Rihanna’s over-the-top show features every concert trick in the book


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MTS Centre

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Hey there, time traveller!
This article was published 18/06/2011 (4303 days ago), so information in it may no longer be current.

MTS Centre

Attendance: 12,000

Four out of five stars


The name of Rihanna’s current North American trek is the Loud Tour, but there are plenty of adjectives she could have used.

Pick one – flashy, sexy, daring, glamorous, high-tech, dirty – they would all do, and all would be accurate since there are plenty of words to use to describe a concert where one minute the star is simulating sex with a fan on a stage that sank into the ground before disappearing, only to reemerge riding a pink tank that shoots T-shirts while a group of dancers dressed in sexy camouflage danced around it?

A crowd of 12,000 fans turned the MTS Centre in a club Saturday night – complete with the largest concentration of high heels ever to appear in the downtown arena – and witnessed an over-the-top two-hour show filled with almost every concert trick in the book that ranks as one of the biggest spectacles since Cher was last here in 2005.

“Winnipeg, one question: who runs this town tonight?” she asked at one point.

The roar of screams told her everything she needed to know.

The 23-year-old beauty from Barbados took to the stage riding a giant glow ball that opened to reveal the star wearing a sparkling blue coat and hot pink high-heeled boots while singing the hit, Only Girl (In the World), showing off her pure booming voice that sets her apart from some her peers.

The stage featured a moving sidewalk, four circular pods that flipped over and became video screens, two giant screens behind the stage, a pair of screens that flanked the stage high above two platforms that allowed her to get up close to fans on both sides.

There were also two holes in the stage near the risers that held her five-piece band for a select group of about 100 fans.

Besides her band and two-backup vocalists, Rihanna was joined on stage by eight dancers who performed high-energy choreographed routines and served as Rihanna’s muse.

Following the opening number – which included an explosion of fireworks (did you expect anything less) – Rihanna dropped the blue coat to reveal a jewel encrusted bikini for Disturbia. It was the first of numerous costume changes throughout the night that showed off her fashion sense and plenty of skin.

For Shut Up and Drive she danced around the front of a car before pulling up two fans to help her dancers beat it with plastic bats before disappearing. She returned wearing a black tuxedo while riding a setpiece that looked like a sex dungeon, complete with stripper poles, for a sultry cover of Prince’s Darling Nikki. Rihanna’s scantily-clad dancers stopped grinding long enough to rip the tuxedo off her to reveal a white PVC suit before chaining her to the poles for the single S&M. Her gyrations on top of the male fan from the crowd came at the conclusion of Skin.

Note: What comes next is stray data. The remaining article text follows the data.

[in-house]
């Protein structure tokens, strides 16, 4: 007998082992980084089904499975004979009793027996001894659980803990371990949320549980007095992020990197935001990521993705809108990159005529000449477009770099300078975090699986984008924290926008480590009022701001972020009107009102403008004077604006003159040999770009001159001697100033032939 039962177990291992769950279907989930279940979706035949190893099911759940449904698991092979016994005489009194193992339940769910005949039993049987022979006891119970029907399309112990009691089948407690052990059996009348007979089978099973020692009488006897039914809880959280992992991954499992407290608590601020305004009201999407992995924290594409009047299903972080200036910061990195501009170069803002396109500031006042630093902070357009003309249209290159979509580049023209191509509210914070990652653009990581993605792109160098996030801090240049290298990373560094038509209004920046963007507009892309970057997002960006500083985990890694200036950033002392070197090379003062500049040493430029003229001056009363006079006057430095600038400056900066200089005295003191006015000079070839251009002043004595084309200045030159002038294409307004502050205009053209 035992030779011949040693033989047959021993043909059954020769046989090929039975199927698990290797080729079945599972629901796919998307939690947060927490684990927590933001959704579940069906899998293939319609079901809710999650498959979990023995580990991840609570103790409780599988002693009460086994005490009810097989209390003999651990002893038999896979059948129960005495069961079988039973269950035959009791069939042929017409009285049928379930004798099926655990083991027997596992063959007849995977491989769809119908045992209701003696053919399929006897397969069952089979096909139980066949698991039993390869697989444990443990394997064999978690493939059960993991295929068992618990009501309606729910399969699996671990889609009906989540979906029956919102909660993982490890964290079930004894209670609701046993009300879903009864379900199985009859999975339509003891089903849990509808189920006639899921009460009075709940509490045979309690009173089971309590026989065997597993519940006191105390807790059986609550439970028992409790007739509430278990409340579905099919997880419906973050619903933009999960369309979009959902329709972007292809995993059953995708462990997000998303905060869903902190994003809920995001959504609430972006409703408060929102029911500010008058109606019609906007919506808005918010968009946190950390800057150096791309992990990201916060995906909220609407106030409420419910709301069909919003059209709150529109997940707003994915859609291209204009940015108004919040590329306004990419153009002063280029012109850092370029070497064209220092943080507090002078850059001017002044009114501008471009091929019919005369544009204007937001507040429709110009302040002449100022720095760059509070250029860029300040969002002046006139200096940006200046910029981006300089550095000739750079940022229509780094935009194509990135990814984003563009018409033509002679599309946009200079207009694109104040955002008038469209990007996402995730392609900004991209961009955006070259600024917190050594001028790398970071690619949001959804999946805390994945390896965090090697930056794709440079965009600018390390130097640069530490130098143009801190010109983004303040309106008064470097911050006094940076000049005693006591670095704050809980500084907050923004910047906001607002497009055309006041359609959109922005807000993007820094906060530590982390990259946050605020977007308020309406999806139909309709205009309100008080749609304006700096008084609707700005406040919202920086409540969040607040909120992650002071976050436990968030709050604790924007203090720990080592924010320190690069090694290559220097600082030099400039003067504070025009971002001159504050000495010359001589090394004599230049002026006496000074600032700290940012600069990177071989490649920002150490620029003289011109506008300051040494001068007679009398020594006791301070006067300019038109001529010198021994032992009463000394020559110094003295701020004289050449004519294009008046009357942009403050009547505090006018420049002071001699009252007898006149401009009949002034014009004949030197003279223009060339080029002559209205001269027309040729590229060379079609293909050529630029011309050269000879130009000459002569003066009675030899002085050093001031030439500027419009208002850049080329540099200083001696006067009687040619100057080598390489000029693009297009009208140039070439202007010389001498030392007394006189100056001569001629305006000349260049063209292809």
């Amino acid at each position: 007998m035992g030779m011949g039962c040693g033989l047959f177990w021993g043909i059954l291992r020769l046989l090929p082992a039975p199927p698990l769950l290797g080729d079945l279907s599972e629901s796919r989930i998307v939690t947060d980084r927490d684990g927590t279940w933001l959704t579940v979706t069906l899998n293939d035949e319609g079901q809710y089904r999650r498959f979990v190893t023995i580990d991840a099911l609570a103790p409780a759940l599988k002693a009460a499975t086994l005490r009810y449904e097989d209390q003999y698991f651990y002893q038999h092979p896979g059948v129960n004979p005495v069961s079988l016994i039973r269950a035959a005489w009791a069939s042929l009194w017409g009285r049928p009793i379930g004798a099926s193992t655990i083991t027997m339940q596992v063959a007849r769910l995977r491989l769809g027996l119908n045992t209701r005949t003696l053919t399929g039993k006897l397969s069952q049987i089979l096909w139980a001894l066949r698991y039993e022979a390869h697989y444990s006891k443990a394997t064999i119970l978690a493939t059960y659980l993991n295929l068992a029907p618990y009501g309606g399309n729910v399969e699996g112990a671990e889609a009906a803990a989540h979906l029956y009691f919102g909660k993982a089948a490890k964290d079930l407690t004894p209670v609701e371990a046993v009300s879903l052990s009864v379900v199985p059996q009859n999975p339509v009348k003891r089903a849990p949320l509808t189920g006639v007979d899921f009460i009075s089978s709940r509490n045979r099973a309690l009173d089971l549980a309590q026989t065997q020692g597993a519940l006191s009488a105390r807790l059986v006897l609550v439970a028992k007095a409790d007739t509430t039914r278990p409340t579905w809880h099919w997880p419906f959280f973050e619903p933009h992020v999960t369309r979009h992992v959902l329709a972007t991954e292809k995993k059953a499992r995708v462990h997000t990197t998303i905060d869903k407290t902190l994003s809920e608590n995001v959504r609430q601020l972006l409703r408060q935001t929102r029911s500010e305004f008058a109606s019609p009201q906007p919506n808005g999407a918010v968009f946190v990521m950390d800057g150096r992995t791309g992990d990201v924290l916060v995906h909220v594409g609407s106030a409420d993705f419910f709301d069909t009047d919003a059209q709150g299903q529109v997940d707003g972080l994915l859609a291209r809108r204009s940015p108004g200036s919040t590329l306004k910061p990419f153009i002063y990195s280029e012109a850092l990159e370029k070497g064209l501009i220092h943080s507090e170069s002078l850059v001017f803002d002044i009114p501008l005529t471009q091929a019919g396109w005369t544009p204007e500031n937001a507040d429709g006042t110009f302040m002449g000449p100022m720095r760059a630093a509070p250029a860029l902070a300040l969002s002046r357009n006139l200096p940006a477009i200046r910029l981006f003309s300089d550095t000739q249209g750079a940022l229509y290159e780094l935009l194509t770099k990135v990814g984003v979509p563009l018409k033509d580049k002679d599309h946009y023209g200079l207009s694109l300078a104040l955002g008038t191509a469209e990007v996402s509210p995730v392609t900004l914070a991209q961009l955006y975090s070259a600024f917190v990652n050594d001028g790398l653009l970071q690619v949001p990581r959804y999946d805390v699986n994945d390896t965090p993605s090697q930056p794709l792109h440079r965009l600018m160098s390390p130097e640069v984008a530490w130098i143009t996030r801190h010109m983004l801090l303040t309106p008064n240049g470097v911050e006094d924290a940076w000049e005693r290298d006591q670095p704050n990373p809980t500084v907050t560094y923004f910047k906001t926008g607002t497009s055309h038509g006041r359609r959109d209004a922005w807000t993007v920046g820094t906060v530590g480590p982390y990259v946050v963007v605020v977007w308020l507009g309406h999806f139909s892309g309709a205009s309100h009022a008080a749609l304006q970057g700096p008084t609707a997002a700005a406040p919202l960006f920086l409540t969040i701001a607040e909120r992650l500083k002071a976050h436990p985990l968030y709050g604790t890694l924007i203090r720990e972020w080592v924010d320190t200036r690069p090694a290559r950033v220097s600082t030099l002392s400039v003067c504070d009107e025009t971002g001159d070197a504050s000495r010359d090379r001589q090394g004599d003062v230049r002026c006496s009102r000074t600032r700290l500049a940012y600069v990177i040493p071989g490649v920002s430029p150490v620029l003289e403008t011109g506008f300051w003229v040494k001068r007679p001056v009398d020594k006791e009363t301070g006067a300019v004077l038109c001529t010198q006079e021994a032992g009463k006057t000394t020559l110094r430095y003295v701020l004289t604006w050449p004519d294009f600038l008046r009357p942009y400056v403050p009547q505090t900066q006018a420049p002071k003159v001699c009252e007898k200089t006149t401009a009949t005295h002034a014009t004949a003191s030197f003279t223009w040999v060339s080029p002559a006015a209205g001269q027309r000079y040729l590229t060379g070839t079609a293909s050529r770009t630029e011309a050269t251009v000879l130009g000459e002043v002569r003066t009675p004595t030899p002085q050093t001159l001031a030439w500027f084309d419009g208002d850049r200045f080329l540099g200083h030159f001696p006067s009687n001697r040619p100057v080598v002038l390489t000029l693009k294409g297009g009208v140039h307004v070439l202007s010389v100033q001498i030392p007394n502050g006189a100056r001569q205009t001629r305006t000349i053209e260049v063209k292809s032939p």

After the sexcapades, she changed the mood up with the ride on the pink camouflaged tank for the frenzied Hard while her dancers twirled fake pink machine guns. She ran through the crowd to a satellite stage to bang on some drums while singing Sheila E’s Glamorous Life. She returned to the stage for one of the musical highlights of the night, the anthemic Live Your Life. Another musical high point, the ballad Hate That I Love You, was performed on one of the side platforms with only an acoustic guitar, proving she can show some restraint, as she did during closing ballad, Take a Bow, which finished the main 100-minute set.

She returned seated on a grand piano set up at the front of the stage for Love the Way You Lie before the piano rose into the air on a platform and spun slowly while fog enveloped the stage. The night ended with the uber-hit, Umbrella, as confetti filled the room, Rihanna’s dancers twirled umbrellas and people danced in their seats.

For some in the crowd (this writer, included) the night’s biggest attraction was the chance to see Cee Lo Green, the rotund Atlanta native who evolved from a little known rapper into a soul powerhouse and worldwide sensation thanks to his work with Danger Mouse in the rap-pop group Gnarls Barkley and the Grammy-winning viral hit F*** You, the phrase which was boldly proclaimed on a bright red T-shirt being sold at the merch booth.

The aloof Green was backed by a DJ, two dancers and three LED video screens for his brief 40-minute set that wasn’t as loud as it could have been and would have been a better fit with a more excited crowd at a club, or the Winnipeg Jazz Festival’s free stage at Old Market Square, than the arena.

Green showed off both his hip-hop side and soul man persona during his set, which featured a mixture of solo material, including Bright Lights, Bigger City, Wildflower and The One, along with his biggest hits, Crazy, and F*** You, which had the entire crowd singing along.

He reprimanded the audience for sitting down about halfway through his set and looked completely disinterested during Satisfied, even performing with his hands in his pockets. Crazy followed a couple songs later and was anything but.

“It’s a shame that this is the only song that people really, really know,” he said as an introduction to F*** You, giving the crowd the verbal equivalent of a middle finger.


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